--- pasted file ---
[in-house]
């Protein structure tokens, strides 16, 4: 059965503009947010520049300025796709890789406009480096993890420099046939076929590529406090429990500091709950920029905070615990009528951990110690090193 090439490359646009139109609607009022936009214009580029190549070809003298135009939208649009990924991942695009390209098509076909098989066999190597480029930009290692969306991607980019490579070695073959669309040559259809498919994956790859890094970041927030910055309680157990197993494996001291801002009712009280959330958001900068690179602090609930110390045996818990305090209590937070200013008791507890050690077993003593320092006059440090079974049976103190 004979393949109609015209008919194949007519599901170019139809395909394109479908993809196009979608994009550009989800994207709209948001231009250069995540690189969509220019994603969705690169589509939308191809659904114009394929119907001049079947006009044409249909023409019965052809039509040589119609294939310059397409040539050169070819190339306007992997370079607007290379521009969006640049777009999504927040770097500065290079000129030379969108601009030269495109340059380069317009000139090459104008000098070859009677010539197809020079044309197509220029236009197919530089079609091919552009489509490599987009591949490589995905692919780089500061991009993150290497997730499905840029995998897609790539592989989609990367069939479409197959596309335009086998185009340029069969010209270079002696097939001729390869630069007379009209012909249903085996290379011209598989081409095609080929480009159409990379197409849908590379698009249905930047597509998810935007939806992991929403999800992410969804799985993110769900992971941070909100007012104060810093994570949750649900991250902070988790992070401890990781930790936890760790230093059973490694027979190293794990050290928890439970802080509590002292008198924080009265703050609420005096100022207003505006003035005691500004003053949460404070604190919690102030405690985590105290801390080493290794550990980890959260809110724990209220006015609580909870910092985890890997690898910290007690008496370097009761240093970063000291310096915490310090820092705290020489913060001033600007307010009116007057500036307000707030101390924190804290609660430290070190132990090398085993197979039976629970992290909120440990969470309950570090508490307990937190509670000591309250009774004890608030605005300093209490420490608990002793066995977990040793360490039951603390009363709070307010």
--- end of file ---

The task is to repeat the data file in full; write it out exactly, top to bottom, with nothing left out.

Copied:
[in-house]
């Protein structure tokens, strides 16, 4: 059965503009947010520049300025796709890789406009480096993890420099046939076929590529406090429990500091709950920029905070615990009528951990110690090193 090439490359646009139109609607009022936009214009580029190549070809003298135009939208649009990924991942695009390209098509076909098989066999190597480029930009290692969306991607980019490579070695073959669309040559259809498919994956790859890094970041927030910055309680157990197993494996001291801002009712009280959330958001900068690179602090609930110390045996818990305090209590937070200013008791507890050690077993003593320092006059440090079974049976103190 004979393949109609015209008919194949007519599901170019139809395909394109479908993809196009979608994009550009989800994207709209948001231009250069995540690189969509220019994603969705690169589509939308191809659904114009394929119907001049079947006009044409249909023409019965052809039509040589119609294939310059397409040539050169070819190339306007992997370079607007290379521009969006640049777009999504927040770097500065290079000129030379969108601009030269495109340059380069317009000139090459104008000098070859009677010539197809020079044309197509220029236009197919530089079609091919552009489509490599987009591949490589995905692919780089500061991009993150290497997730499905840029995998897609790539592989989609990367069939479409197959596309335009086998185009340029069969010209270079002696097939001729390869630069007379009209012909249903085996290379011209598989081409095609080929480009159409990379197409849908590379698009249905930047597509998810935007939806992991929403999800992410969804799985993110769900992971941070909100007012104060810093994570949750649900991250902070988790992070401890990781930790936890760790230093059973490694027979190293794990050290928890439970802080509590002292008198924080009265703050609420005096100022207003505006003035005691500004003053949460404070604190919690102030405690985590105290801390080493290794550990980890959260809110724990209220006015609580909870910092985890890997690898910290007690008496370097009761240093970063000291310096915490310090820092705290020489913060001033600007307010009116007057500036307000707030101390924190804290609660430290070190132990090398085993197979039976629970992290909120440990969470309950570090508490307990937190509670000591309250009774004890608030605005300093209490420490608990002793066995977990040793360490039951603390009363709070307010």